By Bob Fiedler | Associate Principal, Packaging Optimization
Your product and all of its packaging are up against some pretty harsh and unforgiving conditions during transit throughout your distribution channels. Even when stacked on pallets within boxes idling in the warehouse, your products are at risk for packaging damages to occur.
If you’ve been following our packaging blog topics, you’ve already got a good sense of how to design your products and packaging for distribution and steps to take to reduce product damages by protecting them from various distribution hazards.
But what exactly are these main distribution hazards your packaging and products need to be prepared to encounter on their distribution journey?
Common Distribution & Packaging Hazards Defined
It’s one thing to identify and define these seven main packaging hazards but to really begin to understand these packaging hazards, it pays to be aware of how your product + packaging degrades throughout your supply chain environment and subsequent distribution cycles.
1. Rough handling
- Rough handling comes from both mechanical handling (fork lifts, clamp trucks, push-pull pallets, etc.) and manual handling–the bane of small-to-mid-sized packages and their delivery firms everywhere.
2. Warehouse stacking & storage accidents
- Warehouse stacking and storage accidents – including crushed or collapsed stacks—come from excess stack height, stack instability and/or obstruction of aisles and exits that makes maneuvering a forklift hazardous.
3. In-transit stacking
- In-transit stacking (in truck trailers) often means boxes are stacked up to 9 feet high, with several hundred pounds per square foot of downward force applied, even in short stacks. It’s not hard to imagine what happens when the driver slams on–or even taps on–the brakes in rush hour traffic or makes a sharp turn.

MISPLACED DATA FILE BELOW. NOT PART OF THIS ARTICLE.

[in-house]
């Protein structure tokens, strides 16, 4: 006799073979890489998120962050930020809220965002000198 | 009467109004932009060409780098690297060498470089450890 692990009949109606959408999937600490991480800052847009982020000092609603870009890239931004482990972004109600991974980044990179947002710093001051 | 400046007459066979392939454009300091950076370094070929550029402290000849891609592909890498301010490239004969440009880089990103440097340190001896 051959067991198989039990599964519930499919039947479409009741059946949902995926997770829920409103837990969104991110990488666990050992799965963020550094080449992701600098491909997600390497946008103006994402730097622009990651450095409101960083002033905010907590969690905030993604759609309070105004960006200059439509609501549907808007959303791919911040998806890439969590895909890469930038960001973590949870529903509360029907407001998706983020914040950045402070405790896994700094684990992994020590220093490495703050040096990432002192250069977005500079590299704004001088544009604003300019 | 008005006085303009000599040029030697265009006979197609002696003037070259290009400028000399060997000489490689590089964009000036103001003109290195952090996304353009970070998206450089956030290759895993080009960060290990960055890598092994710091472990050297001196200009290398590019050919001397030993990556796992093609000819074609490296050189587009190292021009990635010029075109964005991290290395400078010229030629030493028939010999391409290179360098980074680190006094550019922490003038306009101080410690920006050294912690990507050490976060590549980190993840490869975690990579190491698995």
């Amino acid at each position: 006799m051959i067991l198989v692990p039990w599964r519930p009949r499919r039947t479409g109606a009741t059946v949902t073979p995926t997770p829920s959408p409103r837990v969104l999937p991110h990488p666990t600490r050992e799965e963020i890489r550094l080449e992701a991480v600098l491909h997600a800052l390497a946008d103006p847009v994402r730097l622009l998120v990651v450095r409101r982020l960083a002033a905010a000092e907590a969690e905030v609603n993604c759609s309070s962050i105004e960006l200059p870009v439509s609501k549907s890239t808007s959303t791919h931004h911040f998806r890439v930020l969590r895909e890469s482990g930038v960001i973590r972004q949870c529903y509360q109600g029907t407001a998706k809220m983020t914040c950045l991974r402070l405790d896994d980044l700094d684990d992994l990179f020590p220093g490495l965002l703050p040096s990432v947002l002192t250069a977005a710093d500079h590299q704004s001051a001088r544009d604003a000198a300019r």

4. Vehicle vibration
- Vehicle vibration transmitted to packaging and vibration-sensitive products during shipping (especially via truck) can create what’s called “resonant damage.” Without cautious pretesting in a lab using ASTM D4169 protocols to avoid this damage, even carefully packaged items like air conditioner condenser tubes can and will vibrate and crack.
5. Loose load vibration
- Loose load vibration means contents ranging from fresh fruit and produce to improperly packaged glass, metal components, plastic packs and closures can and will suffer in-transit damage.
6. Rail switching
- Rail switching damage from boxcar sorting/switching/routing and container on flatcar (COFC) transfers between rail, truck and ship can all compress and damage freight and packages–not to mention damage from forklifts, reach stackers, straddle carriers, cranes, swap bodies, side lifters, tilt deck trucks and hook trucks.
7. Ambient temperature & humidity
- Ambient temperature and humidity conditions can affect both properly and improperly packaged products and packaging materials in normal supply chains, as well as cold chains Likewise, temperature-controlled trucks that don’t maintain an optimal in-transit temperature range risk degrading an entire truckload of product.
The key to designing packaging that mitigates your exposure to these supply chain distribution hazards is tracing the entire journey of your product end-to-end, from manufacture to consumption, and understanding precisely what exact conditions are actually experienced along the way, across all modes.
With that knowledge, appropriate packaging that stands up to these main packaging hazards can be created without wasting time and money on protecting your products from elements that are never actually encountered.
Check out the presentation below originally presented at APICS 2015 for real-world packaging damage examples and additional tips on how to avoid them.
The seven distribution packaging hazards all waste time, money and supply chain manhours–not to mention customer goodwill. Here’s an instance where “done right the first time” really pays off in supply chain savings.
Bob Fiedler is a Principal Associate of Chainalytics’ Packaging Optimization competency and Packaging Fellow with the Institute of Packaging Professionals (IoPP). He earned a lifetime achievement award from ASTM D10 Packaging Committee in September 2014 and worked closely with Alfred H. McKinlay to create and establish ASTM D4169 as the leading global package testing protocol.